Tim: A good time in music, was that. And speaking of which, I caught a bloke at work who’s normally all ‘hip-hop’s the one true way’ listening to Alice Deejay on his headphones the other day. Now I have leverage.
Tom: Interesting bridge, though; done entirely in the backing, with the pause and rising effect. Not sure it works, other than breaking up the song a bit; the ending does seem to just peter out after that.
Tim: I actually really like it – it’s more a variation on a theme than a standard bridge switch-out, and I think it works well.
Tom: It’d do well in the middle of a DJ set, this would.
The follow-up to her 2009 Eurovision hit.
Tim: Browsing through my iTunes library the other day, I discovered I have Ms Ernman’s La Voix du Nord album; contained within it is this, released as the follow-up to her 2009 Eurovision hit.
Tom: Ah, that explains why I haven’t heard it.
Tim: I like it a lot. It’s obviously not our traditional pop stuff, but it’s nice to have a change. It has a graceful intro, livened up by the drumbeat after a while. The first key change comes as an ‘ooh, that was pleasant’ surprise, and while the second is more predicatable it’s no less satisfying.
Tom: I’ll support pretty much any song with two key changes.
Tim: The title translates to ‘My Place on Earth’, and the lyrics seem to be all about finding peace and happiness and all that malarkey.
Tom: I found myself tuning out at first, and then starting to sit up straighter in my chair, and breathe a little deeper: it sounds almost like a patriotic song or a national anthem. I felt like saluting at that second key change.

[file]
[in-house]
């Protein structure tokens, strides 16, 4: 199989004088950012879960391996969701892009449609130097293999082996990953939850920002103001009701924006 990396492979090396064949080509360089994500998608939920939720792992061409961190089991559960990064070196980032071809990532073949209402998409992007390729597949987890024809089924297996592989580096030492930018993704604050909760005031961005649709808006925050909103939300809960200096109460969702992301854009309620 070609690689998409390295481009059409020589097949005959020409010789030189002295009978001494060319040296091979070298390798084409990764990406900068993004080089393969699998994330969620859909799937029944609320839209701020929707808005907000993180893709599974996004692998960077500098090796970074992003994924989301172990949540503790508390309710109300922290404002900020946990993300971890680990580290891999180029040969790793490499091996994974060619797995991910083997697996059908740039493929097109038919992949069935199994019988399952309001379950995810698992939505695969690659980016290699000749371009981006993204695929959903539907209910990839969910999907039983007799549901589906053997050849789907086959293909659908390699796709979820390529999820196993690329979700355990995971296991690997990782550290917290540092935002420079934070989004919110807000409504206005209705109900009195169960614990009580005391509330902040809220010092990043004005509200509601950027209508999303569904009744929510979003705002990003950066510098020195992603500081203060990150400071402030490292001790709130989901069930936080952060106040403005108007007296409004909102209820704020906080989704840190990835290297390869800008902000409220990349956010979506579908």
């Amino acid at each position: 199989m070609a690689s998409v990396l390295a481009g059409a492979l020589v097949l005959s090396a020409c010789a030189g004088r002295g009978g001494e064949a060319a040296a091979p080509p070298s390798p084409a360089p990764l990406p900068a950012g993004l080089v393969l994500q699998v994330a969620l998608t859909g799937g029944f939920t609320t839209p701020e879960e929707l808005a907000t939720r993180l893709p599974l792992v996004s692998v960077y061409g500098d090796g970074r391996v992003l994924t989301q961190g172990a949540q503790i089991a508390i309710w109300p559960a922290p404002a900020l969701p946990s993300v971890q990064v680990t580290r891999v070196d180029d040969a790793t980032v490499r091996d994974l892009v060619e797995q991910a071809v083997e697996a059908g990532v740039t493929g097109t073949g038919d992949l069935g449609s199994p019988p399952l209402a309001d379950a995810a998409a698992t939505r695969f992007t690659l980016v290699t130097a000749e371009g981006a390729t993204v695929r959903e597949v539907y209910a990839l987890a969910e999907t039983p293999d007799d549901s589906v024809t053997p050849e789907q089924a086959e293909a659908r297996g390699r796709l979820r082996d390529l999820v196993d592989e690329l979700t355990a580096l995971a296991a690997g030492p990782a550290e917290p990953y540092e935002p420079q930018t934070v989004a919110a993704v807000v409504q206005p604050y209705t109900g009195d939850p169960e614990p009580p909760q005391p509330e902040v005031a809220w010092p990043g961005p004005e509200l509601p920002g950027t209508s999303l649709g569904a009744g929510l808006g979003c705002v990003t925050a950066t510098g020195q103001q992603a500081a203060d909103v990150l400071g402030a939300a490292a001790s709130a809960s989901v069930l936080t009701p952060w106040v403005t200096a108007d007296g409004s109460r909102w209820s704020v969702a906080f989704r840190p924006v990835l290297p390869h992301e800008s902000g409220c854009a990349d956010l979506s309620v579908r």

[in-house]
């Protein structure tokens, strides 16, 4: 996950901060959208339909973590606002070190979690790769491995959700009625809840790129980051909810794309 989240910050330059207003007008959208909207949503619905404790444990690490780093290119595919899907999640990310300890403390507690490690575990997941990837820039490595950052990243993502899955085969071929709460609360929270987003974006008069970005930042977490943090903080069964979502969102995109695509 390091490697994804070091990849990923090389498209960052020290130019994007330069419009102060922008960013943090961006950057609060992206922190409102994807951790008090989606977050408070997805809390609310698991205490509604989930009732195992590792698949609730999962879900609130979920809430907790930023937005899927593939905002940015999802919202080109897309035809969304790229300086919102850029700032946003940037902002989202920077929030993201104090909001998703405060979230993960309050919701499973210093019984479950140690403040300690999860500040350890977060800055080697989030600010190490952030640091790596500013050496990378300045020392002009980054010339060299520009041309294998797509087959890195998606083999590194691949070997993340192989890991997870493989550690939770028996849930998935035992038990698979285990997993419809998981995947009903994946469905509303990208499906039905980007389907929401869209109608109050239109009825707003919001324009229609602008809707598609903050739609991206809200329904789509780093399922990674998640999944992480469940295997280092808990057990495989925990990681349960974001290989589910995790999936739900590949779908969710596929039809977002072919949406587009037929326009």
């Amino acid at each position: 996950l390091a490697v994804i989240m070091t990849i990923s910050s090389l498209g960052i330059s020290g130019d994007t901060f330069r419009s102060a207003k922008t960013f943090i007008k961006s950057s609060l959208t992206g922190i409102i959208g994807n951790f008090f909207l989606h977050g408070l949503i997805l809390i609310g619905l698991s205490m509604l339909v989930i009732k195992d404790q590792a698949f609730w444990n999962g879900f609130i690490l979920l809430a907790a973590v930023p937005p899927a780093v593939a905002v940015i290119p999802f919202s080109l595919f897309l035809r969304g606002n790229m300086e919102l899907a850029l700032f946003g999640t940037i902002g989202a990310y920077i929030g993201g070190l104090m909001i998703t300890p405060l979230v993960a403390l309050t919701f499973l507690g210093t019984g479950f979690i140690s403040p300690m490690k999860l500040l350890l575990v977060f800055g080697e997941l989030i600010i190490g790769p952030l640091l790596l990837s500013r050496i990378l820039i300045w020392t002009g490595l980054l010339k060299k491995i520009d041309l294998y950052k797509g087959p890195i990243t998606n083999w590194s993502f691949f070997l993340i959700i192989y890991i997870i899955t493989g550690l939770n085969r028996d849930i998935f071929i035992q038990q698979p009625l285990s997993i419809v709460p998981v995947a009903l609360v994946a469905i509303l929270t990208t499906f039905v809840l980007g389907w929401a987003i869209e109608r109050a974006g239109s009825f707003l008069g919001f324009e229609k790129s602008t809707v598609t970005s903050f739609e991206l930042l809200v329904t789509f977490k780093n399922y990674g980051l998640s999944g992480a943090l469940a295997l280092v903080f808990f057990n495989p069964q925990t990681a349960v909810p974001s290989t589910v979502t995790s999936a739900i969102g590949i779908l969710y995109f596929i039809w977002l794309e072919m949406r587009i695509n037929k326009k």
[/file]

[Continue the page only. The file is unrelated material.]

Tim: Overall, this seems to have been a good second mainstream release – bridging the gap somewhat between her Eurovision act and her more usual style for anyone who wants to get to know her better.
Occasional puking noises.
Tom: Talented singer and actress Jennifer Lopez, collaborating with… well, with Lil Wayne. This is an example of a song that really didn’t need the collaboration.
Tom: A catchy-enough hook and reasonable verses, over which Lil Wayne makes occasional puking noises and repeats the last few words. He’s not bad when he actually gets into flow, but he just isn’t necessary on the rest of it.
Tim: Hmm. Her last track was entirely ruined by the addition of Pitbull; Lil Wayne’s not so bad, but you’re right – he really wouldn’t be missed.
Tom: And what on earth is with that bridge? It’s as if someone suddenly spliced in an entirely different song for a little while. Everything changes, with no connection between the two. I don’t think I’ve ever heard anything like that before – I’m almost convinced it was put in just to screw up the folks who watch it on YouTube, but it’s too melodic for that.
Tim: Interesting, certainly – I have no problem with it though, as it does liven up an otherwise somewhat dull song.
Tom: If there’s a version without the interruptions from bridge and Wayne, then I could support it. As it is – not so much.